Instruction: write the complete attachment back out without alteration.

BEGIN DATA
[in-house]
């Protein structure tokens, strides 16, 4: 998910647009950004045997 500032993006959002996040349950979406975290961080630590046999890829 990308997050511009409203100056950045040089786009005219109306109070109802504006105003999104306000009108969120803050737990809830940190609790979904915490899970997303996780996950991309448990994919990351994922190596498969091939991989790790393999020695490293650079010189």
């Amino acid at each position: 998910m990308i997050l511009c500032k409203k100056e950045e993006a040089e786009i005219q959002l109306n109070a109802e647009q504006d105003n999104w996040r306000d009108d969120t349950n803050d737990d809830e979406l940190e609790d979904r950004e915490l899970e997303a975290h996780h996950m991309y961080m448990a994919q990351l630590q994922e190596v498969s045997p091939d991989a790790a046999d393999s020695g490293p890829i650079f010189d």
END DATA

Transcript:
[in-house]
């Protein structure tokens, strides 16, 4: 998910647009950004045997 500032993006959002996040349950979406975290961080630590046999890829 990308997050511009409203100056950045040089786009005219109306109070109802504006105003999104306000009108969120803050737990809830940190609790979904915490899970997303996780996950991309448990994919990351994922190596498969091939991989790790393999020695490293650079010189």
């Amino acid at each position: 998910m990308i997050l511009c500032k409203k100056e950045e993006a040089e786009i005219q959002l109306n109070a109802e647009q504006d105003n999104w996040r306000d009108d969120t349950n803050d737990d809830e979406l940190e609790d979904r950004e915490l899970e997303a975290h996780h996950m991309y961080m448990a994919q990351l630590q994922e190596v498969s045997p091939d991989a790790a046999d393999s020695g490293p890829i650079f010189d």